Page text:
“It is a time when the barriers between the natural and the                                                                                                                      supernatural worlds are weak or broken. Spirits are close, and are able                                                                                                        to pass across into our world.

                                                                                                         “Halloween is the most powerfully magical time of the year.

                                                                                                         “It might sound odd but in the old days, instead of pumpkins, turnips                                                                                                    and beets were carved and lit with candles.

                                                                                                         “These lanterns were, and in some places still are, made to help the                                                                                                        ghosts of loved ones who are lost to find their way back to their homes.                                                                                                        Or to scare bad ghosts away with a spooky carving if they mean ill.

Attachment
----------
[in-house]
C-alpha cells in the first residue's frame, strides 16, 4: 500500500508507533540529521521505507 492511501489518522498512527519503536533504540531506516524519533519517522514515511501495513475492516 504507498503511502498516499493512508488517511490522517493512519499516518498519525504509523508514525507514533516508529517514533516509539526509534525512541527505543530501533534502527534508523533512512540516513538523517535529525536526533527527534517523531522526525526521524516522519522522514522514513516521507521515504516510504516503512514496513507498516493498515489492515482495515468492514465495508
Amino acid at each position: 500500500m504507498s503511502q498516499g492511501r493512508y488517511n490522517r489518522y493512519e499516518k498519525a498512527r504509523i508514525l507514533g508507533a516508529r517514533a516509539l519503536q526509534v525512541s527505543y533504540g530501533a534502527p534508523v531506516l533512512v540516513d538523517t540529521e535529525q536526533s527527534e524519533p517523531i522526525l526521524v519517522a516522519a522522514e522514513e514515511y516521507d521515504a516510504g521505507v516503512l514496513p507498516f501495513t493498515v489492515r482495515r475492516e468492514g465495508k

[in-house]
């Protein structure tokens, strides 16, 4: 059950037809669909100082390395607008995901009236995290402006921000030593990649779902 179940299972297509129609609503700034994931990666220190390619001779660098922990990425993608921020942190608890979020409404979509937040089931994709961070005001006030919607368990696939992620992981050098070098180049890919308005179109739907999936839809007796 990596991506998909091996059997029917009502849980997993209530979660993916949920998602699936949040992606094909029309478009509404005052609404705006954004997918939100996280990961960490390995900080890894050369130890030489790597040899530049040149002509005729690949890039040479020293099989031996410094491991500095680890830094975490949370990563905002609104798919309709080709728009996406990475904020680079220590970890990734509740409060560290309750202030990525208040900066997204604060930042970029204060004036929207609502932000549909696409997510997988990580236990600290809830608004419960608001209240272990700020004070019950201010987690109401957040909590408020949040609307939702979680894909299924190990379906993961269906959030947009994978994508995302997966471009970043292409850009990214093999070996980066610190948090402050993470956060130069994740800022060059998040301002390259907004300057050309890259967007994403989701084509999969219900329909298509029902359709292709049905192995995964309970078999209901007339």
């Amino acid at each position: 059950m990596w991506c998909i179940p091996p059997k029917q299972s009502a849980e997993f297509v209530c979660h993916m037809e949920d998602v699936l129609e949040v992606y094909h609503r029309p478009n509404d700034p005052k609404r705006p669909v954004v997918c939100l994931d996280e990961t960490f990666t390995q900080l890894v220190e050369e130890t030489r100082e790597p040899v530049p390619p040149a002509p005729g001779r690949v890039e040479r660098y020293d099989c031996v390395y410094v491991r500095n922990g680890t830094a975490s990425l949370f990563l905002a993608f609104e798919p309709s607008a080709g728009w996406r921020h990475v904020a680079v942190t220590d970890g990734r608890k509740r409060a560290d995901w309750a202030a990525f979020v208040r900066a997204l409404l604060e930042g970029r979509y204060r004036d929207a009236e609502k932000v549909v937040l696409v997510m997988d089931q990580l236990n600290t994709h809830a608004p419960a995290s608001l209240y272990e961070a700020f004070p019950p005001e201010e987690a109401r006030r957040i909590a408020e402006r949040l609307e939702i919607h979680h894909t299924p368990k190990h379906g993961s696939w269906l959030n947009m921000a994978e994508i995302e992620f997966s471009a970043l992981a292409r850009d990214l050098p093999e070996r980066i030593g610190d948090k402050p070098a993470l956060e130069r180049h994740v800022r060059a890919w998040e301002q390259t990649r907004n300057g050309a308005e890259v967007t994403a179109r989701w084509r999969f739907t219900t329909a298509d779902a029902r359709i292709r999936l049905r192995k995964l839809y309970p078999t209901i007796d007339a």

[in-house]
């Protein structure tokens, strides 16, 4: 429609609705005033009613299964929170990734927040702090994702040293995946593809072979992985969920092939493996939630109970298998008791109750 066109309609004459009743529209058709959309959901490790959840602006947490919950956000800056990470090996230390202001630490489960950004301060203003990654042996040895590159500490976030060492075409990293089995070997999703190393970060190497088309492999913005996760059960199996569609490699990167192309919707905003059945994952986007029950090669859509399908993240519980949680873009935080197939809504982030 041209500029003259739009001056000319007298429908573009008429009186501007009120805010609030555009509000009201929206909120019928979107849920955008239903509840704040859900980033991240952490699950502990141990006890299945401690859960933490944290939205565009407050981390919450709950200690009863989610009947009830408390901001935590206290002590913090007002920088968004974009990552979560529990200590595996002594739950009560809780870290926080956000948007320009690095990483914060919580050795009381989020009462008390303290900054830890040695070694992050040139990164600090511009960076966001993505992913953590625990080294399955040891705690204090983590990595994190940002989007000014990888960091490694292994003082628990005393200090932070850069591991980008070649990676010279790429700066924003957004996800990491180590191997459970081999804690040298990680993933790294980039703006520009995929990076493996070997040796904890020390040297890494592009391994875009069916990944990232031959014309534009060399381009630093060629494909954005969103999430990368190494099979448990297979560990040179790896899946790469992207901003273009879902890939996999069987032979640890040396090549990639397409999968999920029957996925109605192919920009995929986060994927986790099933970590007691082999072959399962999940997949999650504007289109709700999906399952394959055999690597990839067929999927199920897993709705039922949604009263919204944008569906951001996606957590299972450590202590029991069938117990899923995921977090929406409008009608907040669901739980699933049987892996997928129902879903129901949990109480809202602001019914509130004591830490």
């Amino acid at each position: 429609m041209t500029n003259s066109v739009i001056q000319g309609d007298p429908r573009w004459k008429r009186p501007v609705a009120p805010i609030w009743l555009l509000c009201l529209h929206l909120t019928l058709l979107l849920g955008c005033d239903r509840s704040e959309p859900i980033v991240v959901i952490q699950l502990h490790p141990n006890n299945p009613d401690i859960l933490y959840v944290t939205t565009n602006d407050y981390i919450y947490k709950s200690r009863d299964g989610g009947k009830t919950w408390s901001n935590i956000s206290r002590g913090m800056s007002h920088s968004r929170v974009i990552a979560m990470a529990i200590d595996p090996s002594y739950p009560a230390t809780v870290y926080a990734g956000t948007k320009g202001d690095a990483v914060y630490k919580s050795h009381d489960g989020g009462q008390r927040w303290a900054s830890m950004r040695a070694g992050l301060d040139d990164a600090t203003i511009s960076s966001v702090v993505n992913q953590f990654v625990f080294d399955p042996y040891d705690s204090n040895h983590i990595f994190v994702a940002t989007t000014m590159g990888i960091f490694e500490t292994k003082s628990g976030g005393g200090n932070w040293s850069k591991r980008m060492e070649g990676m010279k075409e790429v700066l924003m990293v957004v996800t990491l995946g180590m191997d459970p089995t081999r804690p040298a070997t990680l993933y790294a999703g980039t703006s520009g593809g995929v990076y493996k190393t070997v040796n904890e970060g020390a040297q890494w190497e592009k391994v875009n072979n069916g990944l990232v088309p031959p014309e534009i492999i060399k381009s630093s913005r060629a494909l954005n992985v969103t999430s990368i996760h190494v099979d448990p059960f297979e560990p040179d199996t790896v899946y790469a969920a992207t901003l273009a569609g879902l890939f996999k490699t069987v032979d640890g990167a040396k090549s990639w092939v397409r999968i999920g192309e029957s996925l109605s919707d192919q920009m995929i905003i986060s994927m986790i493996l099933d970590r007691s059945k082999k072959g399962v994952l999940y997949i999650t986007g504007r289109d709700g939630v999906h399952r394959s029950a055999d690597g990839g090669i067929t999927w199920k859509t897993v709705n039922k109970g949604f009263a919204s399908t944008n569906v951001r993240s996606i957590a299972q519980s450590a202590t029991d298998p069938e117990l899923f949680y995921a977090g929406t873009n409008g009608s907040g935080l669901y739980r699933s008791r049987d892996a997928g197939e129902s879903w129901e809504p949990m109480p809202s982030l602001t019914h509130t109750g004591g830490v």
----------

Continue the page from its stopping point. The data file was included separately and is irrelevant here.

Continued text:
“Traditionally, large bonfires are also set to keep the evil spirits away.

   “In these times, in most of America, it is just a reason for children to dress up and create mischief and get candy.

   “But here on Cape Cod the holiday is still important to many people. Even non-witches here get extra-perceptive, and are apt to see ghosts and goblins, though few would ever admit it.

   “To those who are receptive bits of the future often become clear.

 

ElsBeth and the Pirate’s Treasure

 

 

    Then ElsBeth saw strangely dressed figures suddenly appearing beside gravestones everywhere. And they were all speaking to her at once.

    On her right, next to his own gravestone, was the famous Samuel Adams. He wore a fancy gray wig and called to ElsBeth. “Young witch, young witch, come here. I have some complaints that need to be addressed. This taxation without representation cannot be tolerated. No taxation without representation, I say!”